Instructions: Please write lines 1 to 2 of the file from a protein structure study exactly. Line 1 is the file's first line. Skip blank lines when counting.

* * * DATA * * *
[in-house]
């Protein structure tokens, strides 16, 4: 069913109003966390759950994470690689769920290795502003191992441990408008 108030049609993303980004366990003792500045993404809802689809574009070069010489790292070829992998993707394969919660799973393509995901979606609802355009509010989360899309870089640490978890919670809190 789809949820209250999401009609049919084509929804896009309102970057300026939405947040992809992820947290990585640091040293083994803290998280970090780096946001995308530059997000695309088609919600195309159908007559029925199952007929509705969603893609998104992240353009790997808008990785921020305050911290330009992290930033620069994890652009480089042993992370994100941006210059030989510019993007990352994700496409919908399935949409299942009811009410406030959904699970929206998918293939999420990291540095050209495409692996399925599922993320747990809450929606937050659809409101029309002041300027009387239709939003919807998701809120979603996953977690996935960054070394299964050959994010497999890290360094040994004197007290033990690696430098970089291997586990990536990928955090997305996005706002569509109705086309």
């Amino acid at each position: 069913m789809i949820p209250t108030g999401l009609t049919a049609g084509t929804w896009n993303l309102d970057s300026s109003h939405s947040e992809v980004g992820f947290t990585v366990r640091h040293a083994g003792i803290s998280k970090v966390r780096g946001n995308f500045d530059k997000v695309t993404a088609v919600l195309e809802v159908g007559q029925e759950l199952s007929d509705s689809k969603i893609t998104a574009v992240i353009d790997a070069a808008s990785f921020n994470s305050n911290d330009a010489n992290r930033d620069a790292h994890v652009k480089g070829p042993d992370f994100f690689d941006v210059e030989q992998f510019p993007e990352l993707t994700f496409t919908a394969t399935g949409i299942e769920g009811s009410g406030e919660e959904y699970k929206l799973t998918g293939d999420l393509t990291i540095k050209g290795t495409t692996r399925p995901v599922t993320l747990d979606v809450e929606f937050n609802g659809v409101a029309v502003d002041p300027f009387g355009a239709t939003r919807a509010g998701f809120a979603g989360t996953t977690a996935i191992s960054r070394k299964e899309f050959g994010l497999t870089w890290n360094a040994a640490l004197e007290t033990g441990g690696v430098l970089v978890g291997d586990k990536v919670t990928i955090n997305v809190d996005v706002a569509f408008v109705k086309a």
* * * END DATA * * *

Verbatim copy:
[in-house]
């Protein structure tokens, strides 16, 4: 069913109003966390759950994470690689769920290795502003191992441990408008 108030049609993303980004366990003792500045993404809802689809574009070069010489790292070829992998993707394969919660799973393509995901979606609802355009509010989360899309870089640490978890919670809190 789809949820209250999401009609049919084509929804896009309102970057300026939405947040992809992820947290990585640091040293083994803290998280970090780096946001995308530059997000695309088609919600195309159908007559029925199952007929509705969603893609998104992240353009790997808008990785921020305050911290330009992290930033620069994890652009480089042993992370994100941006210059030989510019993007990352994700496409919908399935949409299942009811009410406030959904699970929206998918293939999420990291540095050209495409692996399925599922993320747990809450929606937050659809409101029309002041300027009387239709939003919807998701809120979603996953977690996935960054070394299964050959994010497999890290360094040994004197007290033990690696430098970089291997586990990536990928955090997305996005706002569509109705086309």